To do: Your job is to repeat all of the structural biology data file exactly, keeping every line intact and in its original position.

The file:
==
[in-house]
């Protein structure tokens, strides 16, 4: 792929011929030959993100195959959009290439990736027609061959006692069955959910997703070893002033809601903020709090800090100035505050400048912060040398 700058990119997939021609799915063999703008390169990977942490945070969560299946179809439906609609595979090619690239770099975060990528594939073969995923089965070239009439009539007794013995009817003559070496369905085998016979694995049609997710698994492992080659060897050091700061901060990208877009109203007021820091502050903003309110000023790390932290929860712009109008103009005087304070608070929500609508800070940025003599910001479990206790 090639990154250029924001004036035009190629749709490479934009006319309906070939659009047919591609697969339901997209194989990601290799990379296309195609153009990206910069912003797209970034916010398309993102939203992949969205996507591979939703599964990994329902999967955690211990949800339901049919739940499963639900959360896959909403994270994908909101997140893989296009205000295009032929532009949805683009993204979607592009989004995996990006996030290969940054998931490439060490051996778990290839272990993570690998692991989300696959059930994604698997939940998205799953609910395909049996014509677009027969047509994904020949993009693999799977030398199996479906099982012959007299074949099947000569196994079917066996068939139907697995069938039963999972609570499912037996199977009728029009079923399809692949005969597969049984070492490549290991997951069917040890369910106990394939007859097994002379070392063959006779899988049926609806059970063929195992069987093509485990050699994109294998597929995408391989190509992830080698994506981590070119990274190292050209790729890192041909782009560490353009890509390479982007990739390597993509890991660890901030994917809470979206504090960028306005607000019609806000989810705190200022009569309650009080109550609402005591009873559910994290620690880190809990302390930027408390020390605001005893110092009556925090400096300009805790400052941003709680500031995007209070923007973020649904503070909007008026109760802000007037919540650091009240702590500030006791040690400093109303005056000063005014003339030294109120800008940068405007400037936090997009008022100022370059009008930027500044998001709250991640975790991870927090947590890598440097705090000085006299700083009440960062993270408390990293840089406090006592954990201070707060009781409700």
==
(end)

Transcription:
[in-house]
């Protein structure tokens, strides 16, 4: 792929011929030959993100195959959009290439990736027609061959006692069955959910997703070893002033809601903020709090800090100035505050400048912060040398 700058990119997939021609799915063999703008390169990977942490945070969560299946179809439906609609595979090619690239770099975060990528594939073969995923089965070239009439009539007794013995009817003559070496369905085998016979694995049609997710698994492992080659060897050091700061901060990208877009109203007021820091502050903003309110000023790390932290929860712009109008103009005087304070608070929500609508800070940025003599910001479990206790 090639990154250029924001004036035009190629749709490479934009006319309906070939659009047919591609697969339901997209194989990601290799990379296309195609153009990206910069912003797209970034916010398309993102939203992949969205996507591979939703599964990994329902999967955690211990949800339901049919739940499963639900959360896959909403994270994908909101997140893989296009205000295009032929532009949805683009993204979607592009989004995996990006996030290969940054998931490439060490051996778990290839272990993570690998692991989300696959059930994604698997939940998205799953609910395909049996014509677009027969047509994904020949993009693999799977030398199996479906099982012959007299074949099947000569196994079917066996068939139907697995069938039963999972609570499912037996199977009728029009079923399809692949005969597969049984070492490549290991997951069917040890369910106990394939007859097994002379070392063959006779899988049926609806059970063929195992069987093509485990050699994109294998597929995408391989190509992830080698994506981590070119990274190292050209790729890192041909782009560490353009890509390479982007990739390597993509890991660890901030994917809470979206504090960028306005607000019609806000989810705190200022009569309650009080109550609402005591009873559910994290620690880190809990302390930027408390020390605001005893110092009556925090400096300009805790400052941003709680500031995007209070923007973020649904503070909007008026109760802000007037919540650091009240702590500030006791040690400093109303005056000063005014003339030294109120800008940068405007400037936090997009008022100022370059009008930027500044998001709250991640975790991870927090947590890598440097705090000085006299700083009440960062993270408390990293840089406090006592954990201070707060009781409700």